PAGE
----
NOTE: Of the 37 OECD countries, 35 are included in this figure. Data for Colombia and New Zealand are available only for 2019. Chile and Japan are excluded because data are not available for these countries for 2010 and 2019. Data in this figure refer to degrees classified under ISCED 2011 as completing level 3 (upper secondary education) or to comparable degrees under ISCED 1997. In the United States, “high school completion” refers to individuals who have been awarded a high school diploma or an equivalent credential, such as the GED. ISCED 2011 was used to calculate data for 2019 for all countries. Some data have been revised from previously published figures. Although rounded numbers are displayed, the figures are based on unrounded data.

SOURCE: Organization for Economic Cooperation and Development (OECD), Online Education Database, retrieved September 14, 2020, from https://stats.oecd.org/Index.aspx. See Digest of Education Statistics 2020, table 603.10.

In 31 of the 33 countries7 for which the OECD reported data on high school completion rates in both 2010 and 2019, the percentage of 25- to 64-year-olds who had completed high school in 2019 was either higher than or not measurably different from the percentage in 2010. The OECD average percentage8 of those with a high school education rose from 75 percent in 2010 to 80 percent in 2019. Meanwhile, in the United States the percentage who had completed high school rose from 89 to 91 percent during this period. [Time series ]
For 25- to 34-year-olds—that is, the younger age group whose educational attainment is likely to reflect more recent shifts in educational and economic systems—the OECD average percentage who had completed high school rose from 82 to 85 percent between 2010 and 2019, while the corresponding percentage for the United States increased from 88 to 93 percent. The gap in high school completion rates between the United States percentage and the OECD average percentage in 2019 was not measurably different from the gap in 2010 (7 percentage points). [Time series ]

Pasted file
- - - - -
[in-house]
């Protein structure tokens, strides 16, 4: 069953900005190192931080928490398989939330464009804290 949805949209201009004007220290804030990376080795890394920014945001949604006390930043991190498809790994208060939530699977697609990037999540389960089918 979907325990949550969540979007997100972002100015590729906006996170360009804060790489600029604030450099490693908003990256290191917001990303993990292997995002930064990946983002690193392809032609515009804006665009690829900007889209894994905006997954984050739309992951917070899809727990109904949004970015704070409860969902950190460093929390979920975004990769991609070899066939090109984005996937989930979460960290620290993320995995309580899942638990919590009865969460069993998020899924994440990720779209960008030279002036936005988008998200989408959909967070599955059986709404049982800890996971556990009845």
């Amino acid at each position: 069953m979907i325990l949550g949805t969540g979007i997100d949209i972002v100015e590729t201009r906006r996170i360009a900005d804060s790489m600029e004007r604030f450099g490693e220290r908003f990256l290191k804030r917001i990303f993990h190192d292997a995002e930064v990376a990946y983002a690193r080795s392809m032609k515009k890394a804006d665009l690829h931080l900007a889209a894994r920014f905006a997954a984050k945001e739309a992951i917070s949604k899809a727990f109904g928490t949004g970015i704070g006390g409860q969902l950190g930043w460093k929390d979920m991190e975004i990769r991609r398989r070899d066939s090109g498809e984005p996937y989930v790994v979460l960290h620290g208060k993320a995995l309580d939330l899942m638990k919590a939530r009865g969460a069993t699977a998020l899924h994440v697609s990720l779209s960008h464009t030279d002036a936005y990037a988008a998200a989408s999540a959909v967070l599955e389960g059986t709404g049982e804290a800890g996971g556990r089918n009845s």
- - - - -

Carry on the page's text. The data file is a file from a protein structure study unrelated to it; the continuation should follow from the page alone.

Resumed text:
Figure 2. Percentage of the population who had completed high school in Organization for Economic Cooperation and Development (OECD) countries, by selected age groups: 2019
Figure 2. Percentage of the population who had completed high school in Organization for Economic Cooperation and Development (OECD) countries, by selected age groups: 2019

#Rounds to zero.

The percentage of 25- to 34-year-olds who had completed high school is higher than the percentage of 55- to 64-year-olds who had completed high school.

The percentage of 25- to 34-year-olds who had completed high school is lower than the percentage of 55- to 64-year-olds who had completed high school.

The percentages of 25- to 34-year-olds and 55- to 64-year-olds who had completed high school are not measurably different.

1 Refers to the mean of the data values for all reporting Organization for Economic Cooperation and Development (OECD) countries, to which each country reporting data contributes equally. The average includes all current OECD countries for which a given year’s data are available, even if they were not members of the OECD in that year. Countries not shown in this figure may be included in the OECD average.

2 Data include some persons who completed a sufficient number of certain types of programs, any one of which individually would be classified as a program that only partially completes the high school (or upper secondary) level of education.